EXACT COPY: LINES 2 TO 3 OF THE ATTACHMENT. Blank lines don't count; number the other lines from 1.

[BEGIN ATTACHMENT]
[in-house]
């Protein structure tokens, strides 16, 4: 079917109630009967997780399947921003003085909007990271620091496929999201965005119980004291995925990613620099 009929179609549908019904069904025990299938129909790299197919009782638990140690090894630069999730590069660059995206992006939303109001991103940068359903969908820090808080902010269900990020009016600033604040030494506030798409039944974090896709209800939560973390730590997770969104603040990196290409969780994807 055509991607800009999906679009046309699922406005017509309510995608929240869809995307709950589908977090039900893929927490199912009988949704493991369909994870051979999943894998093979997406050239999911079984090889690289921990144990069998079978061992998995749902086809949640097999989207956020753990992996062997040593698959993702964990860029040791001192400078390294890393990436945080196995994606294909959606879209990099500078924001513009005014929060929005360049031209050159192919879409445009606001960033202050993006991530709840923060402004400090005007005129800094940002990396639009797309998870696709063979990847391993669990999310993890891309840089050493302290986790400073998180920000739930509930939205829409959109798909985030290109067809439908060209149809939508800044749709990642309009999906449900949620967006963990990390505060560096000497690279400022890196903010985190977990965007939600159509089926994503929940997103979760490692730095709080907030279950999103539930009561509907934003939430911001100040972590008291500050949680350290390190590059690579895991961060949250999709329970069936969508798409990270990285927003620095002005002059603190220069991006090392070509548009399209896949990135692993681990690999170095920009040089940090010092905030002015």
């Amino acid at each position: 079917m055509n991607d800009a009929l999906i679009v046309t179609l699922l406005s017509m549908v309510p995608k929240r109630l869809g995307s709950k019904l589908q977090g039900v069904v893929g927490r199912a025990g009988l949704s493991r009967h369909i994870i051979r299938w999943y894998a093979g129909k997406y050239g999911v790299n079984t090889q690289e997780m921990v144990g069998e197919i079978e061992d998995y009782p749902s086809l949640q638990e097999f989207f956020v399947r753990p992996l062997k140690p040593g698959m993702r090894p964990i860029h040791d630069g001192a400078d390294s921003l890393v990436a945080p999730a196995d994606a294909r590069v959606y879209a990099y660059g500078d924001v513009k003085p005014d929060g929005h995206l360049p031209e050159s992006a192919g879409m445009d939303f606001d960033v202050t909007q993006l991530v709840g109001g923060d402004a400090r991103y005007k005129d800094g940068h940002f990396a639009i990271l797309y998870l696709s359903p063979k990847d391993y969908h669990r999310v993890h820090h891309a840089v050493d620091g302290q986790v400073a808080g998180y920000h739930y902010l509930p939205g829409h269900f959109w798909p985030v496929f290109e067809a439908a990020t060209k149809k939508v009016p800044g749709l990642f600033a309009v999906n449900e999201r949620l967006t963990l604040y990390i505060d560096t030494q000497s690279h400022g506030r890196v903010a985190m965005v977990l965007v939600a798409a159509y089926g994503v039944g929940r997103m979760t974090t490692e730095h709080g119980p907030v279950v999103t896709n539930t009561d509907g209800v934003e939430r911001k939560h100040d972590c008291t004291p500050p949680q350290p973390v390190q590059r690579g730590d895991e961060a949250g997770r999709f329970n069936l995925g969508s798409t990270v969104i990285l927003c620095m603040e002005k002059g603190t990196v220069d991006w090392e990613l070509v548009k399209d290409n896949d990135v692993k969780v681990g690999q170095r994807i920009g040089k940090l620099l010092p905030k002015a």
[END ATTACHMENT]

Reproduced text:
């Protein structure tokens, strides 16, 4: 079917109630009967997780399947921003003085909007990271620091496929999201965005119980004291995925990613620099 009929179609549908019904069904025990299938129909790299197919009782638990140690090894630069999730590069660059995206992006939303109001991103940068359903969908820090808080902010269900990020009016600033604040030494506030798409039944974090896709209800939560973390730590997770969104603040990196290409969780994807 055509991607800009999906679009046309699922406005017509309510995608929240869809995307709950589908977090039900893929927490199912009988949704493991369909994870051979999943894998093979997406050239999911079984090889690289921990144990069998079978061992998995749902086809949640097999989207956020753990992996062997040593698959993702964990860029040791001192400078390294890393990436945080196995994606294909959606879209990099500078924001513009005014929060929005360049031209050159192919879409445009606001960033202050993006991530709840923060402004400090005007005129800094940002990396639009797309998870696709063979990847391993669990999310993890891309840089050493302290986790400073998180920000739930509930939205829409959109798909985030290109067809439908060209149809939508800044749709990642309009999906449900949620967006963990990390505060560096000497690279400022890196903010985190977990965007939600159509089926994503929940997103979760490692730095709080907030279950999103539930009561509907934003939430911001100040972590008291500050949680350290390190590059690579895991961060949250999709329970069936969508798409990270990285927003620095002005002059603190220069991006090392070509548009399209896949990135692993681990690999170095920009040089940090010092905030002015």
């Amino acid at each position: 079917m055509n991607d800009a009929l999906i679009v046309t179609l699922l406005s017509m549908v309510p995608k929240r109630l869809g995307s709950k019904l589908q977090g039900v069904v893929g927490r199912a025990g009988l949704s493991r009967h369909i994870i051979r299938w999943y894998a093979g129909k997406y050239g999911v790299n079984t090889q690289e997780m921990v144990g069998e197919i079978e061992d998995y009782p749902s086809l949640q638990e097999f989207f956020v399947r753990p992996l062997k140690p040593g698959m993702r090894p964990i860029h040791d630069g001192a400078d390294s921003l890393v990436a945080p999730a196995d994606a294909r590069v959606y879209a990099y660059g500078d924001v513009k003085p005014d929060g929005h995206l360049p031209e050159s992006a192919g879409m445009d939303f606001d960033v202050t909007q993006l991530v709840g109001g923060d402004a400090r991103y005007k005129d800094g940068h940002f990396a639009i990271l797309y998870l696709s359903p063979k990847d391993y969908h669990r999310v993890h820090h891309a840089v050493d620091g302290q986790v400073a808080g998180y920000h739930y902010l509930p939205g829409h269900f959109w798909p985030v496929f290109e067809a439908a990020t060209k149809k939508v009016p800044g749709l990642f600033a309009v999906n449900e999201r949620l967006t963990l604040y990390i505060d560096t030494q000497s690279h400022g506030r890196v903010a985190m965005v977990l965007v939600a798409a159509y089926g994503v039944g929940r997103m979760t974090t490692e730095h709080g119980p907030v279950v999103t896709n539930t009561d509907g209800v934003e939430r911001k939560h100040d972590c008291t004291p500050p949680q350290p973390v390190q590059r690579g730590d895991e961060a949250g997770r999709f329970n069936l995925g969508s798409t990270v969104i990285l927003c620095m603040e002005k002059g603190t990196v220069d991006w090392e990613l070509v548009k399209d290409n896949d990135v692993k969780v681990g690999q170095r994807i920009g040089k940090l620099l010092p905030k002015a």